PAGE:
Music Q&A: Collin Raye
Since releasing his debut album in 1991, country musician Collin Raye, originally from Texarkana, Texas, has sold millions of records, five of which went platinum. He has recorded numerous songs that became Billboard hits and even nabbed an Academy of Country Music Award.
Now, after a 22-year — and counting — career that has included such hits as “Love, Me,” “One Boy, One Girl” and “In This Life,” Raye, 52, makes his way to Grand Junction for a 7 p.m. show July 17 on the Celebration Stage at the Mesa County Fair.
The show is free with gate admission.
In advance of his performance, the longtime country singer called to talk about his memories of county fairs, his career and his new album, scheduled for release later this year or in early 2014.
Melinda Mawdsley: I’m sorry. I have to ask about your hometown, Texarkana. I’ve heard stories about it, but I’ve never actually met anyone from there.
Collin Raye: I was actually born in a small town north of that, (but) I graduated (high) school there. Its claim to fame is that it’s a big small town, like 60-70,000. It sits on the state line of two states. There’s a great rivalry. It’s almost ridiculous, looking back. It was just silly. I grew up on the Texas side. I went to Texas High. The downside for Texarkana for me was then, and I’m not sure it’s changed, the arts were never really supported there, and here I was trying to be a musician. If we wanted to go to concerts we had to go to Shreveport (La.) or Dallas. They never supported their own, either. All I ever heard was no one from here would make it in the music business. Elvis was from Tupelo, Miss., so I never bought into that. That’s why I couldn’t wait to get out. My brother and I, as soon as I graduated high school, we took off. It was a good education. It taught me how to be good at what I did, but it also taught me humility out of the gate.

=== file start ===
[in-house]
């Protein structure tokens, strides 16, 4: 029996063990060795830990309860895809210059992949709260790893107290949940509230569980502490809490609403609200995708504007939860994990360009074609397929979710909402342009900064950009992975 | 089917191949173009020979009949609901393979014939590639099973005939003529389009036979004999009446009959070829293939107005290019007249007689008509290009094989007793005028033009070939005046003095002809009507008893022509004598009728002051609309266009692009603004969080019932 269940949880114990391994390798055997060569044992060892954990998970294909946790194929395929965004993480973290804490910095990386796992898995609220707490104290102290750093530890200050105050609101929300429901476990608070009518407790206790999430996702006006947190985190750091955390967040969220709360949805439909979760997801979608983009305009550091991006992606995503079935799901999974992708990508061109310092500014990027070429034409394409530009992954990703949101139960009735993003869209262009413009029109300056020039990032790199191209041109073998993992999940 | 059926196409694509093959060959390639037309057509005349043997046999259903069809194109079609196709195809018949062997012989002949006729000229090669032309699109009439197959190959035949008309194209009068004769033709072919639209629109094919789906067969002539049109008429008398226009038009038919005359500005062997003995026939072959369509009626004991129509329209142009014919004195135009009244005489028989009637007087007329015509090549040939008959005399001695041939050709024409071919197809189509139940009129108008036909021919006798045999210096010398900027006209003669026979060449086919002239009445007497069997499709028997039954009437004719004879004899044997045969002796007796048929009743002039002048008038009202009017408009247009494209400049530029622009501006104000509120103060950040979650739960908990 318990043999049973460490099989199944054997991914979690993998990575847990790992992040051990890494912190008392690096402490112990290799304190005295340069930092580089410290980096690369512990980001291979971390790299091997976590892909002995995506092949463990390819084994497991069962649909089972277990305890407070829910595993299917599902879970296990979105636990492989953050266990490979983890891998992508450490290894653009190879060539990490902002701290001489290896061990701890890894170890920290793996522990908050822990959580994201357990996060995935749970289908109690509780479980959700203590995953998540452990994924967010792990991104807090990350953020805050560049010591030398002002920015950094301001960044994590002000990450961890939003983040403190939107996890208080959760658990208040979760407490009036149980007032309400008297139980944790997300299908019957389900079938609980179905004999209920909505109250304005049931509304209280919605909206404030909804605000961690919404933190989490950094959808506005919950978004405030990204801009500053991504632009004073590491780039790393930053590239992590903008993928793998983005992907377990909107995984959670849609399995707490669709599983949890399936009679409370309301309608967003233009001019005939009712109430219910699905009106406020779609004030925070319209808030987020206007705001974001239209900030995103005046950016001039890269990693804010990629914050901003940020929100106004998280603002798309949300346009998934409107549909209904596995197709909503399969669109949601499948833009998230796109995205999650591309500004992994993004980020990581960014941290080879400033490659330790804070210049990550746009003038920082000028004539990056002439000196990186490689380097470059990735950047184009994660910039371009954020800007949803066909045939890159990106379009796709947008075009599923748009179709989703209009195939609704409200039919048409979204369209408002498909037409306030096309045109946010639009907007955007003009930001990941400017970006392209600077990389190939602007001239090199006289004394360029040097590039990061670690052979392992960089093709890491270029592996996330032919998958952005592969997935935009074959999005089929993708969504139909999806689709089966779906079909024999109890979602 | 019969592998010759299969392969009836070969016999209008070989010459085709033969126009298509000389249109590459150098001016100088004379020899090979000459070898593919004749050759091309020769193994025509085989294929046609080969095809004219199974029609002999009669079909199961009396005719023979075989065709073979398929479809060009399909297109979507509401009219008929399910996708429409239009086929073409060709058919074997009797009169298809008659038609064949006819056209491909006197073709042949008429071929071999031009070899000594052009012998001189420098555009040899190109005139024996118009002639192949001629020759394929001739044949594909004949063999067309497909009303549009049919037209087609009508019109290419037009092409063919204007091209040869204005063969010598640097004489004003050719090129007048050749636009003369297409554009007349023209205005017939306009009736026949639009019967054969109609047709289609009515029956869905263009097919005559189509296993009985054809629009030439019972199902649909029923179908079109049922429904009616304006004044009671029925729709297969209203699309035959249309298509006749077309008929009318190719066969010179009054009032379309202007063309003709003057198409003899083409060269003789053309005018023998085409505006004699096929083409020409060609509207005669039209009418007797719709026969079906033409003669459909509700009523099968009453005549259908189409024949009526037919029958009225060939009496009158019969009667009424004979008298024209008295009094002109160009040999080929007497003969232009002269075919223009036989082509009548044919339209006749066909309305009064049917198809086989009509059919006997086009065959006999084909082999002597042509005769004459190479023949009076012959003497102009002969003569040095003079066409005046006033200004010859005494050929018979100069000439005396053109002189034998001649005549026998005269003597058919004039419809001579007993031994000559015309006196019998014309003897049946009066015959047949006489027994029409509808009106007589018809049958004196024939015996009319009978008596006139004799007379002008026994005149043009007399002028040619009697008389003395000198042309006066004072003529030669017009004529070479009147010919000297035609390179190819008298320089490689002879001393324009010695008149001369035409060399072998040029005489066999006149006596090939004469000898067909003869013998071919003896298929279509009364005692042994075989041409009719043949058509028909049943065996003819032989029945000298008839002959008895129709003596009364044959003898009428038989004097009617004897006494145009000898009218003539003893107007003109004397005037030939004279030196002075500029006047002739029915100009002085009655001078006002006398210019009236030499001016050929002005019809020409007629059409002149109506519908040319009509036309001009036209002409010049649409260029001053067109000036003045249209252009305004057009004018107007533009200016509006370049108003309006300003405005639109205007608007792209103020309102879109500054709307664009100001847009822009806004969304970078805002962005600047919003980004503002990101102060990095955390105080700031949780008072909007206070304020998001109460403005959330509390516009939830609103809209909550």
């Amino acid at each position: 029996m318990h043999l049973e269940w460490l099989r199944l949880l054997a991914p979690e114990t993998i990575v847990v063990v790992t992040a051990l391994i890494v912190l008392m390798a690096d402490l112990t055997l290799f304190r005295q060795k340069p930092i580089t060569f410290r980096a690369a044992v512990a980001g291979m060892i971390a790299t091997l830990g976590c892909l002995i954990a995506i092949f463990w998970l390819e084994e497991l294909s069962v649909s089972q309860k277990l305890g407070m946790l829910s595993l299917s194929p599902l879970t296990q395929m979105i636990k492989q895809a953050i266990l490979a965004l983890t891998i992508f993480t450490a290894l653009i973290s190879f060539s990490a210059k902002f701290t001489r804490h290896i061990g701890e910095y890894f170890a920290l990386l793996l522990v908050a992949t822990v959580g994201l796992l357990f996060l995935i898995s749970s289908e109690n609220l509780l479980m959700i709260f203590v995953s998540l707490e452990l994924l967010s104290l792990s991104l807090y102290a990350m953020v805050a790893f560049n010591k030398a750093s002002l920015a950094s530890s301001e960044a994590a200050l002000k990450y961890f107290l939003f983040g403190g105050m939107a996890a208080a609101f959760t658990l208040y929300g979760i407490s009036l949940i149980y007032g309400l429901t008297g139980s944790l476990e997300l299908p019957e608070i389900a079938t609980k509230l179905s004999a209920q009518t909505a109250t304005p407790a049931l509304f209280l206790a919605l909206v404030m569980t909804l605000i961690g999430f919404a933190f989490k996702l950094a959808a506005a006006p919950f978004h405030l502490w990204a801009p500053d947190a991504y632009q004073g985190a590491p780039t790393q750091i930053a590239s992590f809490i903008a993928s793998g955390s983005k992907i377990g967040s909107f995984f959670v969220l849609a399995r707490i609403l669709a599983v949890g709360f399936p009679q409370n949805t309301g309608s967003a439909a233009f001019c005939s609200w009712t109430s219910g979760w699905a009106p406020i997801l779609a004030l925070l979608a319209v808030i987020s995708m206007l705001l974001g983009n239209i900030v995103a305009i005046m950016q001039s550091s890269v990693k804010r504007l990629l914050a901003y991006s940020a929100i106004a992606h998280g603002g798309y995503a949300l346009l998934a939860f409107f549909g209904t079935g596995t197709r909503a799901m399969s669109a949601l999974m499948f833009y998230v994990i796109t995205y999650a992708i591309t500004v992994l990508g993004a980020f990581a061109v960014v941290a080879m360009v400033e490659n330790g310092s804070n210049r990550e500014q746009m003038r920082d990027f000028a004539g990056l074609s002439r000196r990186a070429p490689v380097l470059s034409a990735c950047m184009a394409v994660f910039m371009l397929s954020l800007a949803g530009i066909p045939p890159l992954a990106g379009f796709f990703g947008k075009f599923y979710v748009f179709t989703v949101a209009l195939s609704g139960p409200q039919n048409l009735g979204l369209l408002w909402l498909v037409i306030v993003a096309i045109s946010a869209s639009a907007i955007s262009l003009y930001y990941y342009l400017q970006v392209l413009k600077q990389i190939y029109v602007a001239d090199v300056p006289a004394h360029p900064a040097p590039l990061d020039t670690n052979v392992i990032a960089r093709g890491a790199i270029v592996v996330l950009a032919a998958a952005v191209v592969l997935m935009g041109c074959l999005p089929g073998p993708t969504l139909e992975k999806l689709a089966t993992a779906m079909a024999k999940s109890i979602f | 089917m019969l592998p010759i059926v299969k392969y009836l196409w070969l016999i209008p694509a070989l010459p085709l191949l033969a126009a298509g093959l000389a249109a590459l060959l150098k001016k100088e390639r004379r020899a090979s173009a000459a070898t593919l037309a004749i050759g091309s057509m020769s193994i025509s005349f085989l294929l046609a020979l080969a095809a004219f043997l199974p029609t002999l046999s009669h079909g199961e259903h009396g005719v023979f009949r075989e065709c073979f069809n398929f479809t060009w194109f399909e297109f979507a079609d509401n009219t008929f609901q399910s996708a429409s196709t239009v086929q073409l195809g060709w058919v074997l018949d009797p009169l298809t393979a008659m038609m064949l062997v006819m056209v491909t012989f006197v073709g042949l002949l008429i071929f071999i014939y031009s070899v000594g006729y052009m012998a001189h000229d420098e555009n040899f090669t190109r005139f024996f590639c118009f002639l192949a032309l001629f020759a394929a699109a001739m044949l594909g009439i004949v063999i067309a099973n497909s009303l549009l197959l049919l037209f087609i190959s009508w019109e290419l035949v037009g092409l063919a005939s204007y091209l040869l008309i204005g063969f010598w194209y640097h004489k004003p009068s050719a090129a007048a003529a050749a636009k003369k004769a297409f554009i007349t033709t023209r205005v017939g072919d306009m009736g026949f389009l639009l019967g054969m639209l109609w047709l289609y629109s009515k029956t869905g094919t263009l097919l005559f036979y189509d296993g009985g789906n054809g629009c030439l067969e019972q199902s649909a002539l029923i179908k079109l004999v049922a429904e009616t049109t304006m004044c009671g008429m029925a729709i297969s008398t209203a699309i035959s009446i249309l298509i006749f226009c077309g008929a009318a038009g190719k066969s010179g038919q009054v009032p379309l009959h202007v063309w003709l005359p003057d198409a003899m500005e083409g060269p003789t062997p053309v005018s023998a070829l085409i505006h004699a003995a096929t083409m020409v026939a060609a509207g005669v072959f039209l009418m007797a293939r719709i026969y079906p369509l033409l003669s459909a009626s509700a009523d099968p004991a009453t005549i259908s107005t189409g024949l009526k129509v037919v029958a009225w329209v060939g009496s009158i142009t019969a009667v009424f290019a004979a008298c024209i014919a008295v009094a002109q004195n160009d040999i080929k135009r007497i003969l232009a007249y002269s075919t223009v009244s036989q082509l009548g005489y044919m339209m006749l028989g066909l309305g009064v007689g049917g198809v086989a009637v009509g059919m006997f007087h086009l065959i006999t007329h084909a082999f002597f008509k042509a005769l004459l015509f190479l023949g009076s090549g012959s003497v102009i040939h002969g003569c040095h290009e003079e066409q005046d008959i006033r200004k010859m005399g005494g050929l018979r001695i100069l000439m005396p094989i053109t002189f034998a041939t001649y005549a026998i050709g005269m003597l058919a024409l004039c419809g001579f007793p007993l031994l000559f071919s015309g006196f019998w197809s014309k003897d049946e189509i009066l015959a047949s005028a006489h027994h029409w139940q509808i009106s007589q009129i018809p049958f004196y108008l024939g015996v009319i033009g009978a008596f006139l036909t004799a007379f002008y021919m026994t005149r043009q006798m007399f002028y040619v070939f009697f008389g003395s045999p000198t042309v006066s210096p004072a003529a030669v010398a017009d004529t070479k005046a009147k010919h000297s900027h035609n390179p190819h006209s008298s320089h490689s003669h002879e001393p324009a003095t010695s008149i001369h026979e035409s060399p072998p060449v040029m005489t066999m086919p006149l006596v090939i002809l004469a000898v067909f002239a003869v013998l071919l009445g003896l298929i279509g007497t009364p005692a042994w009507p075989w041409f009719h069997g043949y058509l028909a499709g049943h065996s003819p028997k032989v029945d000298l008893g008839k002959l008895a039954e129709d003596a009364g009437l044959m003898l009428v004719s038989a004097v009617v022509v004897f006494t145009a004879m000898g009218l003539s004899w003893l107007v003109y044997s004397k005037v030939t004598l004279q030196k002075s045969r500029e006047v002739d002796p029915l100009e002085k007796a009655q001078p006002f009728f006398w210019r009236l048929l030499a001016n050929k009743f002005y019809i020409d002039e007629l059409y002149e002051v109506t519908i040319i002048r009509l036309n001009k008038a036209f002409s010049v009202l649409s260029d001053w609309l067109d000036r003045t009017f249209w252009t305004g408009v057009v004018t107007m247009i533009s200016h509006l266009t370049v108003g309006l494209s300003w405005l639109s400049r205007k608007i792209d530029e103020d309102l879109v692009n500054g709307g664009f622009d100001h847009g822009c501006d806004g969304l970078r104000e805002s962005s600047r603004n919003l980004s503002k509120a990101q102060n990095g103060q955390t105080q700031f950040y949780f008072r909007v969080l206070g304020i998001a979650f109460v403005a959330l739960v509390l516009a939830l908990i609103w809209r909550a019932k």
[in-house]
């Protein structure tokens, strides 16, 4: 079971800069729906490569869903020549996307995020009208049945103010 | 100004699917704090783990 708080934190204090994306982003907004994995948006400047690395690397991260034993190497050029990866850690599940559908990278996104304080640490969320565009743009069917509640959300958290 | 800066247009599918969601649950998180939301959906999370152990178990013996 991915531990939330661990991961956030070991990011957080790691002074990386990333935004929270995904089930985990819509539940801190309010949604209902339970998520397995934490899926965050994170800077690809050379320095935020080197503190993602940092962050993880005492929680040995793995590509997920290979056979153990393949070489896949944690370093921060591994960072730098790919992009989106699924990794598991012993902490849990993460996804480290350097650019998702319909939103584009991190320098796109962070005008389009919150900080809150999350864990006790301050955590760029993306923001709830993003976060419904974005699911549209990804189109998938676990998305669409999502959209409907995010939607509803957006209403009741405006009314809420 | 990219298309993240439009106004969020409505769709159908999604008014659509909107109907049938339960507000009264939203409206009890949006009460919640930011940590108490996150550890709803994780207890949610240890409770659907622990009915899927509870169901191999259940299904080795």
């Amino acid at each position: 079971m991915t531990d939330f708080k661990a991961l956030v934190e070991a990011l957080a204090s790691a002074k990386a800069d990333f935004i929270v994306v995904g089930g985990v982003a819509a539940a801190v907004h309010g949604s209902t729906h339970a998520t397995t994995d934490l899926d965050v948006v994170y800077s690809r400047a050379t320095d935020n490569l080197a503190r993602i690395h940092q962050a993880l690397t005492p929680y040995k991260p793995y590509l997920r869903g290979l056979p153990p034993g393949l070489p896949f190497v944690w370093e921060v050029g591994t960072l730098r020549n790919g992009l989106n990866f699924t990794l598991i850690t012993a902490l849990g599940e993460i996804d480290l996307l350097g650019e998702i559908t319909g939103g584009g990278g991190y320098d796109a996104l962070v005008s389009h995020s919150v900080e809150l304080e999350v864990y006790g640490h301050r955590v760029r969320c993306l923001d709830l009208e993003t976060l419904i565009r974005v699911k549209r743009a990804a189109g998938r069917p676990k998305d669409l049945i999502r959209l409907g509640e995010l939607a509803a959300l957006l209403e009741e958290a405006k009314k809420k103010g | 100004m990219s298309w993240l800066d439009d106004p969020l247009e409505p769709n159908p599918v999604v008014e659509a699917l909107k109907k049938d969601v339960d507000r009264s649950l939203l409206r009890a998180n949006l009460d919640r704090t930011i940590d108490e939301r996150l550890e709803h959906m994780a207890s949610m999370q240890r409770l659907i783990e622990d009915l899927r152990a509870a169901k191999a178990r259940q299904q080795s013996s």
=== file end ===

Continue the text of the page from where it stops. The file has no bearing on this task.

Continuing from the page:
Mawdsley: You released your first album in 1991. What was country music like then?
Raye: It was exciting. Clint Black had come out with a big album about two years before that. I was living in Reno, Nev., at the time. He played an arena, and sold out the arena. About six months after that, Garth Brooks (sold out the same arena), and (country music) exploded. (Brooks) became this bigger-than-life star. He broke down walls. I came in on the coattails of that through a friend of a friend who knew a producer in L.A. who came up to hear me and got me in a studio to cut demos. I had a record deal in, like, two weeks. I had a lesson in that old adage: It’s not what you know, it’s who you know. It’s true today. I came in when country music was really starting to explode. I think the time when I came in was perfect. I give God credit for this. It made labels do something Nashville records don’t always do and that’s think creativity. Country music became this nice, eclectic, beautiful thing for a while. I wanted to do songs that were meaningful, possibly even social. For the most part, I was always trying to do things never done before.